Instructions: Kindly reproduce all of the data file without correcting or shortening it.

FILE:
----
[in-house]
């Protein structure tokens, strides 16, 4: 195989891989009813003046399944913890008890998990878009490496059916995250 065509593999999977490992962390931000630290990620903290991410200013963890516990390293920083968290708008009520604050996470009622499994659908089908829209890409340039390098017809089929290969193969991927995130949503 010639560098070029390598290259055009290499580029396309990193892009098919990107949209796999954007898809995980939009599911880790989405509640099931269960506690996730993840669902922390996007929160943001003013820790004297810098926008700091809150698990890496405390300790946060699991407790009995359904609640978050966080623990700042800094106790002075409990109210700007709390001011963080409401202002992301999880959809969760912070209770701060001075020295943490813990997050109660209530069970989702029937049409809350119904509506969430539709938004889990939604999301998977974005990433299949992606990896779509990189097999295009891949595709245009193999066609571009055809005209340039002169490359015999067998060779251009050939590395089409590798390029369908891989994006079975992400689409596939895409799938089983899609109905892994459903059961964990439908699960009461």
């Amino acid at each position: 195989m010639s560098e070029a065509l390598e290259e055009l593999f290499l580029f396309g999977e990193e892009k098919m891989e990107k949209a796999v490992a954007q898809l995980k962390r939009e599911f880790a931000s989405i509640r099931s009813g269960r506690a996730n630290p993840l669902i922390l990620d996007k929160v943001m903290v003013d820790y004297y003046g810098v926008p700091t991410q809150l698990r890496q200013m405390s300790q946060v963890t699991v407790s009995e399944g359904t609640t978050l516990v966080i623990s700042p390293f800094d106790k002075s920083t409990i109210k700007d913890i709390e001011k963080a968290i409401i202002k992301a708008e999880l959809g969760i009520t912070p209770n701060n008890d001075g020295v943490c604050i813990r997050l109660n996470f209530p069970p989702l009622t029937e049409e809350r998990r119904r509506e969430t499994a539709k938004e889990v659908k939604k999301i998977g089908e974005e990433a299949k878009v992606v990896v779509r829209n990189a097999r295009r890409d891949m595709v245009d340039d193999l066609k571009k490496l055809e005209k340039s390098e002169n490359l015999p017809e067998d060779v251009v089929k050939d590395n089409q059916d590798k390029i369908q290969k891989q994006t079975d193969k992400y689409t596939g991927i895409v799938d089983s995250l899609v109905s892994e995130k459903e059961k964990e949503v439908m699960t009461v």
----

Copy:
[in-house]
């Protein structure tokens, strides 16, 4: 195989891989009813003046399944913890008890998990878009490496059916995250 065509593999999977490992962390931000630290990620903290991410200013963890516990390293920083968290708008009520604050996470009622499994659908089908829209890409340039390098017809089929290969193969991927995130949503 010639560098070029390598290259055009290499580029396309990193892009098919990107949209796999954007898809995980939009599911880790989405509640099931269960506690996730993840669902922390996007929160943001003013820790004297810098926008700091809150698990890496405390300790946060699991407790009995359904609640978050966080623990700042800094106790002075409990109210700007709390001011963080409401202002992301999880959809969760912070209770701060001075020295943490813990997050109660209530069970989702029937049409809350119904509506969430539709938004889990939604999301998977974005990433299949992606990896779509990189097999295009891949595709245009193999066609571009055809005209340039002169490359015999067998060779251009050939590395089409590798390029369908891989994006079975992400689409596939895409799938089983899609109905892994459903059961964990439908699960009461």
């Amino acid at each position: 195989m010639s560098e070029a065509l390598e290259e055009l593999f290499l580029f396309g999977e990193e892009k098919m891989e990107k949209a796999v490992a954007q898809l995980k962390r939009e599911f880790a931000s989405i509640r099931s009813g269960r506690a996730n630290p993840l669902i922390l990620d996007k929160v943001m903290v003013d820790y004297y003046g810098v926008p700091t991410q809150l698990r890496q200013m405390s300790q946060v963890t699991v407790s009995e399944g359904t609640t978050l516990v966080i623990s700042p390293f800094d106790k002075s920083t409990i109210k700007d913890i709390e001011k963080a968290i409401i202002k992301a708008e999880l959809g969760i009520t912070p209770n701060n008890d001075g020295v943490c604050i813990r997050l109660n996470f209530p069970p989702l009622t029937e049409e809350r998990r119904r509506e969430t499994a539709k938004e889990v659908k939604k999301i998977g089908e974005e990433a299949k878009v992606v990896v779509r829209n990189a097999r295009r890409d891949m595709v245009d340039d193999l066609k571009k490496l055809e005209k340039s390098e002169n490359l015999p017809e067998d060779v251009v089929k050939d590395n089409q059916d590798k390029i369908q290969k891989q994006t079975d193969k992400y689409t596939g991927i895409v799938d089983s995250l899609v109905s892994e995130k459903e059961k964990e949503v439908m699960t009461v």